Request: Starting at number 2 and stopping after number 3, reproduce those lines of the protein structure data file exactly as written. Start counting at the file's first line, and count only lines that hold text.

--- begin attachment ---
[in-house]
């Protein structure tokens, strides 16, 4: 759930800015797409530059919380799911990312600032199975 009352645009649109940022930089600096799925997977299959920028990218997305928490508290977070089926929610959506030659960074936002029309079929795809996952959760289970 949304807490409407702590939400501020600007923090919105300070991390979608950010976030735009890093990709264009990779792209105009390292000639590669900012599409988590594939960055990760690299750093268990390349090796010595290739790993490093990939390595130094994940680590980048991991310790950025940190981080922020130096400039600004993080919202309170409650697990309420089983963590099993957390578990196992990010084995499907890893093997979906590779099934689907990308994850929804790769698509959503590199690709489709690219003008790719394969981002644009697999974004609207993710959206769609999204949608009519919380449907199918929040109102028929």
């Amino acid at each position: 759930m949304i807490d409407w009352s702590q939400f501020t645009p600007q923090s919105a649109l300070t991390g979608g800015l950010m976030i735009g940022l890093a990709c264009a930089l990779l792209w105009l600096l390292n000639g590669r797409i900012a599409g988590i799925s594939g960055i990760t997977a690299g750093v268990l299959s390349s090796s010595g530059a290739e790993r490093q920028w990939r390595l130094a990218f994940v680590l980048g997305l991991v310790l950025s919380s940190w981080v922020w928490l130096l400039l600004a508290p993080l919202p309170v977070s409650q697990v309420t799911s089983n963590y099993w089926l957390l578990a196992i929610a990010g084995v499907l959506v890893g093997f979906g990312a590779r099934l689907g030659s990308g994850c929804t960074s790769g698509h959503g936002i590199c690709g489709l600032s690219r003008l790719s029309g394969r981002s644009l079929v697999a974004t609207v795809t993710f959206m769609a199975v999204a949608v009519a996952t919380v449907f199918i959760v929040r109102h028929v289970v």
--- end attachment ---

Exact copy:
């Protein structure tokens, strides 16, 4: 759930800015797409530059919380799911990312600032199975 009352645009649109940022930089600096799925997977299959920028990218997305928490508290977070089926929610959506030659960074936002029309079929795809996952959760289970 949304807490409407702590939400501020600007923090919105300070991390979608950010976030735009890093990709264009990779792209105009390292000639590669900012599409988590594939960055990760690299750093268990390349090796010595290739790993490093990939390595130094994940680590980048991991310790950025940190981080922020130096400039600004993080919202309170409650697990309420089983963590099993957390578990196992990010084995499907890893093997979906590779099934689907990308994850929804790769698509959503590199690709489709690219003008790719394969981002644009697999974004609207993710959206769609999204949608009519919380449907199918929040109102028929």
């Amino acid at each position: 759930m949304i807490d409407w009352s702590q939400f501020t645009p600007q923090s919105a649109l300070t991390g979608g800015l950010m976030i735009g940022l890093a990709c264009a930089l990779l792209w105009l600096l390292n000639g590669r797409i900012a599409g988590i799925s594939g960055i990760t997977a690299g750093v268990l299959s390349s090796s010595g530059a290739e790993r490093q920028w990939r390595l130094a990218f994940v680590l980048g997305l991991v310790l950025s919380s940190w981080v922020w928490l130096l400039l600004a508290p993080l919202p309170v977070s409650q697990v309420t799911s089983n963590y099993w089926l957390l578990a196992i929610a990010g084995v499907l959506v890893g093997f979906g990312a590779r099934l689907g030659s990308g994850c929804t960074s790769g698509h959503g936002i590199c690709g489709l600032s690219r003008l790719s029309g394969r981002s644009l079929v697999a974004t609207v795809t993710f959206m769609a199975v999204a949608v009519a996952t919380v449907f199918i959760v929040r109102h028929v289970v």